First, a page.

Tracheal Who?

Posted on Posted in Asthma, Intubation, Other medical problems, Wheeze

Ever since I got out of the hospital for this last flare-up, Ive been noticing that when I take deep breaths in, I can hear (and feel) a slight inspiratory wheeze or airy sound coming from somewhere in my throat. More bothersome than the sound, I can actually feel some resistance as well. It feels like I’m breathing through a narrowed tube.

At first I thought that because I was weaning off the pred too fast, that my airways were rebelling by tightening up, but this sensation feels different than regular bronchospasm. Although very mild, it feels more like a permanent constricture in, or around the area of my vocal cords.

Well , after a week of trying to rule out possible causes, it finally dawned on me….. I probably have some kind of Tracheal Stenosis” or a vocal cord injury, related to my last intubation. I spoke with Dr W and she totally agreed with my assessment. An ENT doctor will have to look down my throat with a scope to confirm whether this is actually the problem, but I’m pretty confident it is. My only question is, is it my vocal cords that are jacked up, or is there some narrowing of the upper airway itself, and more important, can it be fixed?


From what little I know about this subject from working as an RT, Tracheal Stenosis is basically a narrowing of the trachea , either above or below the glottis, and is usually due to trauma caused when an Endotracheal tube is inserted in your windpipe ( Intubation).Although modern ET tubes are designed to be gentle on the airways, the physical presence of the breathing tube in your airway, can still cause damage and scarring to the surrounding tissue. The result, is swelling and/or thickening of that portion of the airway. The amount of time that the ET tube is in your airway is an important factor, as you’re more likely to develop a stenosis if you were intubated for a long period. But, that’s not always the case, especially when you’ve been intubated as many times as I have.

Up till now, this has been little more than an annoyance ,which only bothers me when I try to take a deep breath in. I am a little concerned however, that this could turn into a very serious problem the next time I have a major flare, so I just as soon get it checked and corrected as soon as possible.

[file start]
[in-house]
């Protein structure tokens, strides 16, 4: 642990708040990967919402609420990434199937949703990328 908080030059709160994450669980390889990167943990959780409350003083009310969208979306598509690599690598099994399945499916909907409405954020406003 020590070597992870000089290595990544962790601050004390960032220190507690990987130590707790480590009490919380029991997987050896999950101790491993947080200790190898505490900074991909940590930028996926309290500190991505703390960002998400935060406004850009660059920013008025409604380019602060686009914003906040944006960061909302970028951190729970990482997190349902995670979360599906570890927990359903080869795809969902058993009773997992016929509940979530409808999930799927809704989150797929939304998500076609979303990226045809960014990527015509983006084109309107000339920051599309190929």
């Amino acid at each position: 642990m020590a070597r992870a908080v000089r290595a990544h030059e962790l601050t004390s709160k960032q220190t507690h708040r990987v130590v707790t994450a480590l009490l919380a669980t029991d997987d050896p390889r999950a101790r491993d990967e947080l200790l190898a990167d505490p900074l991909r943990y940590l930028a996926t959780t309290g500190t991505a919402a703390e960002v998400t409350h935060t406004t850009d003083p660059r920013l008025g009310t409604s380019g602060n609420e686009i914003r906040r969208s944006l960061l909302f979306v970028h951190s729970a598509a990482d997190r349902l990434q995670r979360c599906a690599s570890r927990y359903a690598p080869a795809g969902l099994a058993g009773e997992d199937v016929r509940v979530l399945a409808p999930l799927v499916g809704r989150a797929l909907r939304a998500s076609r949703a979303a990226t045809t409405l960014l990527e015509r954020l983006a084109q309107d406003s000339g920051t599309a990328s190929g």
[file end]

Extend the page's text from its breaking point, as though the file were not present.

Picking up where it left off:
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3 thoughts on “Tracheal Who?

  1. Really sorry to hear this mate. But I do understand what it is you are talking about. I know someone who had the same condition-she noticed an inspiratory wheeze, and it turned out hers was stenosis caused by a lengthy period on a trach after her transplant. It has got better, you can't hear it now, although it was quite prominent at the time.

    I hope they can action something quickly for you-lucky you're seeing your Docs on Friday!
    Is your throat sore at all when you swallow down hard, deep in your throat? Can you actually feel anything, or just hear it? I'm interested that's all….

    Another weird and wonderful symptom in the learning curve that is Epic Steve's asthma….

    Shucks…..

    Sus xx

    PS Your blog is as high tech and epic as you-I can appreciate all the hard work and effort that goes into this, first hand now!

    1. Hi Sus! I’ve had a mild sore throat since the intubation, but during the last day or so, it’s gotten down right painful! (It doesn’t hurt down deep) Im not sure now, if it has something to do with the stenosis, or if I just have an old fashioned sore throat. One things for sure, there’s definitely a noticeable resistance when I take a breath in. My upper airway actually “fees” like it’s constricted.
      I have an appt on Friday with my primary care doc to get a referral to see an ENT.

      PS…One cool new law in California.. If you have “managed care ” type of medical insurance(like most people in California), doctors are required to see you within 10 business days of requesting an appt ( 15 days for a specialist) SO, the longest I would have to wait to be seen by an ENT would be about 3 weeks.

  2. Yep, I've had plenty of deep sore throats post intubation, and a sort of inspiratory huskiness, stridor, feels like bruising, but not your sort of stenosis, scarring, thankfully.
    I really do wish you well

    Sus xx

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